4. Meanwhile, the brand supported its franchise operators by providing updated public health guidelines on hand washing, cleaning workspaces and high-touch surfaces, wearing gloves when handling devices and wearing mask coverings where required by applicable law, and the sanitation of all devices upon receipt and return.
5. With its unique services and proven business model, uBreakiFix was uniquely positioned to navigate the pandemic and become an even stronger company. This will only continue as demand for tech support and repair continues to grow post-COVID.
Partners with Google to Offer Free Pixel Smartphone Repairs to Those on the Frontlines of the COVID-19 Crisis
6. In late April 2020, uBreakiFix teamed up with Google to offer free Pixel smartphone repairs for first responders and healthcare heroes in the United States, including law enforcement, police officers, emergency medical technicians (EMTs), firefighters, doctors, nurses, pharmacists, and nursing home and hospital staff.
7. An emergency responder or healthcare professional with a Google Pixel smartphone can present his or her ID badge at any of uBreakiFix’s more than 500 participating U.S. locations to receive one free repair, regardless of the device model or type of damage. Common repairs include screen damage, charging port issues, battery replacements, camera issues, speaker issues, and even liquid damage in some cases.
8. Free Pixel phone repairs were available to first responders and healthcare workers in the United States through June 30 or while supplies lasted and were eligible for carry-in or curbside service.
9. According to Eddie Trujillo, vice president of partnerships for uBreakiFix, “At uBreakiFix, we know that ‘together’ is the only way to get through this. We’re grateful to work with our friends at Google to honor those serving on the frontlines of this crisis. We know that a broken smartphone is more than just an inconvenience right now, and it’s our privilege to do what we can to help first responders and healthcare heroes stay connected to what matters most during this time.”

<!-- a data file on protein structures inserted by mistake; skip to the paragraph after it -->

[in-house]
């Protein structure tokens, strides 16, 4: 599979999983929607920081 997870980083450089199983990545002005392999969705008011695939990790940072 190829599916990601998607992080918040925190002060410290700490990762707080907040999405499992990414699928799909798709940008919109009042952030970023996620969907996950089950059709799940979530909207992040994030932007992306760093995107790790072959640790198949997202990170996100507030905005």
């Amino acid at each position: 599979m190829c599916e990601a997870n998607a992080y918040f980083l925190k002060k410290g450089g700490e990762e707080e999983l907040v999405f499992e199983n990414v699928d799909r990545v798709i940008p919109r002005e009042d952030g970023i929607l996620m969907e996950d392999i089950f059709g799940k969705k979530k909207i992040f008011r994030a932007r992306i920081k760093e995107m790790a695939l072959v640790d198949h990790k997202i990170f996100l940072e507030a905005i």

10. Earlier in April, uBreakiFix expanded its repair service model to include contactless curbside service, mail-in availability, and “We Come to You” appointments. These changes allow uBreakiFix to continue providing critical tech support and repair as communities nationwide transitioned to working remotely, homeschooling, connecting virtually with friends and loved ones, entertaining themselves from home, and more.
Ends 2019 with 559 Locations
11. At the end of January 2020, uBreakiFix announced steady growth during the fourth quarter of 2019 with a total of 14 new locations. These Q4 additions brought the brand’s total footprint to 559 stores across North America. From Jan. 1 to Dec. 31, uBreakiFix opened a total of 95 locations, including significant growth in Texas with 11 new stores, Ontario with eight, and Virginia and Illinois each with six. Texas remains one of the brand’s highest volume states with 50 total locations, ranking second to its home state of Florida, which boasts 84 uBreakiFix stores.